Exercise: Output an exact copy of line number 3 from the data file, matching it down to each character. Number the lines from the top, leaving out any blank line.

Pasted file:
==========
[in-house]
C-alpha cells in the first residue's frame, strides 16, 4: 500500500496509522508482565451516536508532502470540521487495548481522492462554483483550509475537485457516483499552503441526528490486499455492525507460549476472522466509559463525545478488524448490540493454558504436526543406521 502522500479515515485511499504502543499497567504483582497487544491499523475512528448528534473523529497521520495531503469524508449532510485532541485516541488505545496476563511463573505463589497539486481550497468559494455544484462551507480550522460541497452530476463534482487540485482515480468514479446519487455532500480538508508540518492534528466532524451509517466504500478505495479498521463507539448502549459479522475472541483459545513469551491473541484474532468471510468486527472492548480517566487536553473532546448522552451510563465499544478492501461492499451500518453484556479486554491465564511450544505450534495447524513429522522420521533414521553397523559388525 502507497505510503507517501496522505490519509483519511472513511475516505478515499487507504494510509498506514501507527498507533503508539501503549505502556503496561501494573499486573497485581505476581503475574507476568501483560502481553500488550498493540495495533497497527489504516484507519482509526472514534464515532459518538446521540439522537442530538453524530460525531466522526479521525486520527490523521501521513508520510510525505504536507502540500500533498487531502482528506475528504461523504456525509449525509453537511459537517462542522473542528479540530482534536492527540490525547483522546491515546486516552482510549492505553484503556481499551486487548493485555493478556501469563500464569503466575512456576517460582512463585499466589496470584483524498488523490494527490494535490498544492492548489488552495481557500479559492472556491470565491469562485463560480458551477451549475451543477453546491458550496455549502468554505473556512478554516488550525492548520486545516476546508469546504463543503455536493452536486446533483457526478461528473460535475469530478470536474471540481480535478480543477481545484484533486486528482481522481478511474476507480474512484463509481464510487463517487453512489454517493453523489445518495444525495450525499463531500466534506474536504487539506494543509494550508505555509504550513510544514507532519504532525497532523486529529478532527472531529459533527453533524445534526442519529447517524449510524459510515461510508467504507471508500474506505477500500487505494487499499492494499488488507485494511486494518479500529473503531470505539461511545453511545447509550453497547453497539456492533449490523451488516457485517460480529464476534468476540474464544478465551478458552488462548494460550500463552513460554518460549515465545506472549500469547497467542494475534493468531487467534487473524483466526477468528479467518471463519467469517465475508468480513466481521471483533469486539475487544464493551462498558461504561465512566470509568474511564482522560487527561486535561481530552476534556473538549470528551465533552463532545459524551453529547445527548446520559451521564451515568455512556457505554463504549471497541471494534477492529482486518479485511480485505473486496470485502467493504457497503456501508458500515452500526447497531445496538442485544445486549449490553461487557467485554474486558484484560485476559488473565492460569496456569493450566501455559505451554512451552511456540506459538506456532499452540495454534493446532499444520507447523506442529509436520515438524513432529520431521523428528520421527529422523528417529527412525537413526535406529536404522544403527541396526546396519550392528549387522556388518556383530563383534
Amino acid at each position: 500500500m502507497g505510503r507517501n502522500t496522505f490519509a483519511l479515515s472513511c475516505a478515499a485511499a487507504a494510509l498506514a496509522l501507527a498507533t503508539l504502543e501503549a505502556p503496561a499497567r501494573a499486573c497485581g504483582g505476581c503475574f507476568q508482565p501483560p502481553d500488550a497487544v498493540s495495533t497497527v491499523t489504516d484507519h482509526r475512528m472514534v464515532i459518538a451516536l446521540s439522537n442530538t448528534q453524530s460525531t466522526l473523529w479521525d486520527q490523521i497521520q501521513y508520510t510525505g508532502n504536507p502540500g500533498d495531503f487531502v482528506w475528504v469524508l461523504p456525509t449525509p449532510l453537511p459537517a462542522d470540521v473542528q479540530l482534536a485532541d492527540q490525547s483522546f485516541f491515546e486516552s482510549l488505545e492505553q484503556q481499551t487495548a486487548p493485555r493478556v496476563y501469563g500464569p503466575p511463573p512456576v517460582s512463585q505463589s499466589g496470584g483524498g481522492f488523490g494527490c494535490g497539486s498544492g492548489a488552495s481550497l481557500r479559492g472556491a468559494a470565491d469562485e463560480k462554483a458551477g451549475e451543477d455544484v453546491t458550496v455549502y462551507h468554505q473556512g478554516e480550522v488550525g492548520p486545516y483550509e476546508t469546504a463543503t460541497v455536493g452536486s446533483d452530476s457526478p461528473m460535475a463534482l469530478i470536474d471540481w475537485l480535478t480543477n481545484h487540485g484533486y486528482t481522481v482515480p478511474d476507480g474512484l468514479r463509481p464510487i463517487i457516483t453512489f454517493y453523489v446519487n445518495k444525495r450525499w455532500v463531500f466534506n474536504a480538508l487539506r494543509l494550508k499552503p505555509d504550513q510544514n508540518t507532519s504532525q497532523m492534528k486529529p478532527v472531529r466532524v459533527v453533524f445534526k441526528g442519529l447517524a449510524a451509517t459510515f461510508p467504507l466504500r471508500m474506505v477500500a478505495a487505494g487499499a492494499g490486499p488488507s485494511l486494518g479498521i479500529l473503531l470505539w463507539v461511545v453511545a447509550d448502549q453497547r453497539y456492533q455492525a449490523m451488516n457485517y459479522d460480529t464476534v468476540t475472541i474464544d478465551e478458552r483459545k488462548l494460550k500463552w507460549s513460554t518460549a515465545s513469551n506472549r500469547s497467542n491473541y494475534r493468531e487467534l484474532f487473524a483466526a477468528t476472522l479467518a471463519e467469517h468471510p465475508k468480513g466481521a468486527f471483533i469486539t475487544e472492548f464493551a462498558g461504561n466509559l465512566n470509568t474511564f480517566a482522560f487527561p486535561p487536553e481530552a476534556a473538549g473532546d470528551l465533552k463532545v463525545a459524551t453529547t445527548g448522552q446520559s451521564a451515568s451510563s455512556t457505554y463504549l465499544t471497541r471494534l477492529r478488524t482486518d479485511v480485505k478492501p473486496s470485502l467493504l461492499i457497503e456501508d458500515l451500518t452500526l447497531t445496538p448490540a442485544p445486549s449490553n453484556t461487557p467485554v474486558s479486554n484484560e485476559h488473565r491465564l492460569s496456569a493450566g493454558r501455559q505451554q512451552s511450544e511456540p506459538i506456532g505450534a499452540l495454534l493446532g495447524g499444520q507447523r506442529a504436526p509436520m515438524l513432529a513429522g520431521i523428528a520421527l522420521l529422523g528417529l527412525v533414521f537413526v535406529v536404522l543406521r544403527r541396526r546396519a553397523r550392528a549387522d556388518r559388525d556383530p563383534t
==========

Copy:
Amino acid at each position: 500500500m502507497g505510503r507517501n502522500t496522505f490519509a483519511l479515515s472513511c475516505a478515499a485511499a487507504a494510509l498506514a496509522l501507527a498507533t503508539l504502543e501503549a505502556p503496561a499497567r501494573a499486573c497485581g504483582g505476581c503475574f507476568q508482565p501483560p502481553d500488550a497487544v498493540s495495533t497497527v491499523t489504516d484507519h482509526r475512528m472514534v464515532i459518538a451516536l446521540s439522537n442530538t448528534q453524530s460525531t466522526l473523529w479521525d486520527q490523521i497521520q501521513y508520510t510525505g508532502n504536507p502540500g500533498d495531503f487531502v482528506w475528504v469524508l461523504p456525509t449525509p449532510l453537511p459537517a462542522d470540521v473542528q479540530l482534536a485532541d492527540q490525547s483522546f485516541f491515546e486516552s482510549l488505545e492505553q484503556q481499551t487495548a486487548p493485555r493478556v496476563y501469563g500464569p503466575p511463573p512456576v517460582s512463585q505463589s499466589g496470584g483524498g481522492f488523490g494527490c494535490g497539486s498544492g492548489a488552495s481550497l481557500r479559492g472556491a468559494a470565491d469562485e463560480k462554483a458551477g451549475e451543477d455544484v453546491t458550496v455549502y462551507h468554505q473556512g478554516e480550522v488550525g492548520p486545516y483550509e476546508t469546504a463543503t460541497v455536493g452536486s446533483d452530476s457526478p461528473m460535475a463534482l469530478i470536474d471540481w475537485l480535478t480543477n481545484h487540485g484533486y486528482t481522481v482515480p478511474d476507480g474512484l468514479r463509481p464510487i463517487i457516483t453512489f454517493y453523489v446519487n445518495k444525495r450525499w455532500v463531500f466534506n474536504a480538508l487539506r494543509l494550508k499552503p505555509d504550513q510544514n508540518t507532519s504532525q497532523m492534528k486529529p478532527v472531529r466532524v459533527v453533524f445534526k441526528g442519529l447517524a449510524a451509517t459510515f461510508p467504507l466504500r471508500m474506505v477500500a478505495a487505494g487499499a492494499g490486499p488488507s485494511l486494518g479498521i479500529l473503531l470505539w463507539v461511545v453511545a447509550d448502549q453497547r453497539y456492533q455492525a449490523m451488516n457485517y459479522d460480529t464476534v468476540t475472541i474464544d478465551e478458552r483459545k488462548l494460550k500463552w507460549s513460554t518460549a515465545s513469551n506472549r500469547s497467542n491473541y494475534r493468531e487467534l484474532f487473524a483466526a477468528t476472522l479467518a471463519e467469517h468471510p465475508k468480513g466481521a468486527f471483533i469486539t475487544e472492548f464493551a462498558g461504561n466509559l465512566n470509568t474511564f480517566a482522560f487527561p486535561p487536553e481530552a476534556a473538549g473532546d470528551l465533552k463532545v463525545a459524551t453529547t445527548g448522552q446520559s451521564a451515568s451510563s455512556t457505554y463504549l465499544t471497541r471494534l477492529r478488524t482486518d479485511v480485505k478492501p473486496s470485502l467493504l461492499i457497503e456501508d458500515l451500518t452500526l447497531t445496538p448490540a442485544p445486549s449490553n453484556t461487557p467485554v474486558s479486554n484484560e485476559h488473565r491465564l492460569s496456569a493450566g493454558r501455559q505451554q512451552s511450544e511456540p506459538i506456532g505450534a499452540l495454534l493446532g495447524g499444520q507447523r506442529a504436526p509436520m515438524l513432529a513429522g520431521i523428528a520421527l522420521l529422523g528417529l527412525v533414521f537413526v535406529v536404522l543406521r544403527r541396526r546396519a553397523r550392528a549387522d556388518r559388525d556383530p563383534t